The Benefits and Risks of Supplements During Pregnancy 

By on May 7, 2020

Reviewed By: Casey Seiden MS, RD, CDN, DCES

It can feel overwhelming to walk down the supplements aisle at the pharmacy, especially since taking supplements seems like a regular part of keeping yourself healthy. The reality, though, is that it can be helpful to take a second look at supplements and their benefits and risks. There’s a lot of misinformation out there so supplements aren’t always what they seem, especially where marketing is involved. It’s best to take a professional recommendation from your dietitian in order to make sure you’re getting the nutrients you need. In the meantime, here’s what to know about supplements and how they can help. 

What supplements do I need and where do I start? 

If you’re not pregnant, you consume a well-balanced diet, and you haven’t tested for any vitamin or mineral deficiencies, then it’s not likely that you need to take supplements. However, supplementation in pregnancy is a whole other ballgame! Pregnant women have increased nutrient needs due to the demand of the developing baby, and if you’re carrying twins or triplets your needs will increase even further. A “food first” approach is preferable, but obtaining all the vitamins and minerals through food might prove challenging during pregnancy, especially if you’re battling aversions or nausea, so a supplement is a good back up. 

It’s recommended to start supplementing with a prenatal vitamin at least 3 months prior to trying to become pregnant, and then continue supplementing throughout your pregnancy and even into your postpartum stage. There are a few hundred prenatal vitamins on the market, so it’s wise to discuss your options with a registered dietitian. Aside from a prenatal vitamin, every woman’s needs are unique and can be impacted by factors like your nutrient stores, absorption, underlying diseases, and medications. So, to see if you might need additional supplements, you should check with your doctor or dietitian.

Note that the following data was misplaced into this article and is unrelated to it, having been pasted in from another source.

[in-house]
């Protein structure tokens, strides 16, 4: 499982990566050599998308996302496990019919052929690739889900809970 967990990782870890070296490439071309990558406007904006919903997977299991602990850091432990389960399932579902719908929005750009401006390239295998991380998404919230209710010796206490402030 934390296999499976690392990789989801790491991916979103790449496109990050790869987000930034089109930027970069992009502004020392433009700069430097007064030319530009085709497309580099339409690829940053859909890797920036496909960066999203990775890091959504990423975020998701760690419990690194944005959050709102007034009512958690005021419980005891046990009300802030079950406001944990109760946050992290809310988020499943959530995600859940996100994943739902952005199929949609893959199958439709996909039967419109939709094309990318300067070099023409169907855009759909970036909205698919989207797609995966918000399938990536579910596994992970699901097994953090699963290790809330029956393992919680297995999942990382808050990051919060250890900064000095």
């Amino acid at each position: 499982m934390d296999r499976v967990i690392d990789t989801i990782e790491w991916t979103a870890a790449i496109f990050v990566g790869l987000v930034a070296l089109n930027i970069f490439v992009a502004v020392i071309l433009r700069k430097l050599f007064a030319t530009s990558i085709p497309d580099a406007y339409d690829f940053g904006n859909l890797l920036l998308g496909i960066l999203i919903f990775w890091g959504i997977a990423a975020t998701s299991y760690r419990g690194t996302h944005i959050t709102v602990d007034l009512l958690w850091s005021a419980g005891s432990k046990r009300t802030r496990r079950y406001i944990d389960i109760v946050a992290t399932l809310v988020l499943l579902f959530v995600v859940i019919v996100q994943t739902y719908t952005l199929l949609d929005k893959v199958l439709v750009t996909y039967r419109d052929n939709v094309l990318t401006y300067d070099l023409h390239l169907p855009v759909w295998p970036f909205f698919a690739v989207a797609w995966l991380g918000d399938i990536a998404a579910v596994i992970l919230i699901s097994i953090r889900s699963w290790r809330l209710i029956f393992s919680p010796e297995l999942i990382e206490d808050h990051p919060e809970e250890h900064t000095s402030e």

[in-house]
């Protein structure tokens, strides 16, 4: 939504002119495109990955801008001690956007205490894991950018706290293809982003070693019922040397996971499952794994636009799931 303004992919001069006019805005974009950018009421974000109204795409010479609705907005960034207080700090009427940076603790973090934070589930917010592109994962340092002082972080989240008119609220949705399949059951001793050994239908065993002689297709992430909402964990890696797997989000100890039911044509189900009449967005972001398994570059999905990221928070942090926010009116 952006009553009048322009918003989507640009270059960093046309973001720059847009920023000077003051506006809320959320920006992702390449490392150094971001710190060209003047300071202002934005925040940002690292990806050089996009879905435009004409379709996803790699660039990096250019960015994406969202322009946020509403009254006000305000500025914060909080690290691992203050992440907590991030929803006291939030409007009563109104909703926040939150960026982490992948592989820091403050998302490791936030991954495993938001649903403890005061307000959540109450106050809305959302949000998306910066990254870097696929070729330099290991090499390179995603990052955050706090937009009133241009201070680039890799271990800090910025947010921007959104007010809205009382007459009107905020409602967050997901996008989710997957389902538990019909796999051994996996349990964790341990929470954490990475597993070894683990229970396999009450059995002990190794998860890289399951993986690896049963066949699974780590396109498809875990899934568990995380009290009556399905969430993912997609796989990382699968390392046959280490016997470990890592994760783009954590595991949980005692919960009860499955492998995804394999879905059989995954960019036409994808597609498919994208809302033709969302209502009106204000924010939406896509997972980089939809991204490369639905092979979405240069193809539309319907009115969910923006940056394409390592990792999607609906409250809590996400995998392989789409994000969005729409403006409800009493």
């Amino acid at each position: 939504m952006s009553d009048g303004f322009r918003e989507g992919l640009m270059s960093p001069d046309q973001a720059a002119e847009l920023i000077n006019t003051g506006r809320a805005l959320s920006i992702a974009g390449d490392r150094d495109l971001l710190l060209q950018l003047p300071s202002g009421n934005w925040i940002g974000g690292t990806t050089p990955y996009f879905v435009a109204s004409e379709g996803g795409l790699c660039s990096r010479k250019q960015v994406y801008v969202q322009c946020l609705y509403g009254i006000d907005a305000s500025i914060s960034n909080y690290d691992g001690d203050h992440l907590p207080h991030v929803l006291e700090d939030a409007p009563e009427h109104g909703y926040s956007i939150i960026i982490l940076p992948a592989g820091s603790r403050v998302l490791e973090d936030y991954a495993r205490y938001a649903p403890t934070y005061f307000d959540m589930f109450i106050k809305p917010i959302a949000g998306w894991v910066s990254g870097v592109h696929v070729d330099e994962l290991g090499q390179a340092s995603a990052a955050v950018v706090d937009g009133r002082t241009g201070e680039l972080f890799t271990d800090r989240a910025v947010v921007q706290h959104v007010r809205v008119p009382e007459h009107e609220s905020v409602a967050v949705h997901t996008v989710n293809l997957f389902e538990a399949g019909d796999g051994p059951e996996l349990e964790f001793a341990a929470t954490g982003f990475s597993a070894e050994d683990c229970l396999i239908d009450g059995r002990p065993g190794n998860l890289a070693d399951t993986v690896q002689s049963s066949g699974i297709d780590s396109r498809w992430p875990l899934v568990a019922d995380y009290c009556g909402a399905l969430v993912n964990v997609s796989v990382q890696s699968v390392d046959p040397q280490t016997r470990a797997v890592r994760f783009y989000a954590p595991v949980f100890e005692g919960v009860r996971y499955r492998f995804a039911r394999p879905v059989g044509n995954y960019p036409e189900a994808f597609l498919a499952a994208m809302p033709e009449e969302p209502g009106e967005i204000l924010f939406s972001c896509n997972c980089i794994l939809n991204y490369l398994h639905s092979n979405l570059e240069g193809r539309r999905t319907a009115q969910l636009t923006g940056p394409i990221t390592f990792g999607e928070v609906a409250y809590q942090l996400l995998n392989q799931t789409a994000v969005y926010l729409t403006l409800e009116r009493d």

What’s the difference between vitamin and mineral supplements? 

The difference is fairly clear a vitamin supplement contains either a mixture or single vitamin, such as vitamin D, vitamin B12, or vitamin C, whereas a mineral supplement is something like calcium, magnesium, or iron. Most prenatal vitamins are actually supplements that contain a mixture of vitamins and minerals, which more closely mimics real food that includes both. 

Do supplements actually work? 

Supplements, when taken in appropriate doses, can have a lot of benefits. For example, we know that supplementing with folic acid during pregnancy helps reduce the risk of neural tube defects, and taking additional iron can help prevent and treat anemia. But, supplements are not meant to be a “cure all.” You should be supplementing a healthy diet with ample energy and fat to help you actually absorb the vitamins and minerals. Sometimes, supplements consumed in excess will just be eliminated through your urine if you already have ample stores, meaning it can be more worthwhile and cost effective to get a recommendation from your dietitian for which supplements will actually help. 

What should I watch out for when picking supplements? 

When choosing a supplement, look to see that it’s third-party tested by either NSF International or USP (U.S. Pharmacopeial Convention), which are independent agencies that evaluate supplements’ ingredients, purity, and safety. It’s also important to evaluate if the supplement is even effective; the herbal supplement industry specifically warrants a discussion with your dietitian. You’ll also want to consult with your dietitian to choose a supplement regimen that contains everything you need and in the right doses. 

Schedule an Appointment 

Supplements can do a lot for your health and helping you enjoy a successful pregnancy, but it’s important to partner with a registered dietitian to make sure you’re taking the right steps. To meet with our award-winning team, we invite you to contact our New York City office by calling or filling out our online form. 

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Maternal Fetal Medicine blogs are intended for educational purposes only and do not replace certified professional care. Medical conditions vary and change frequently. Please ask your doctor any questions you may have regarding your condition to receive a proper diagnosis or risk analysis. Thank you!

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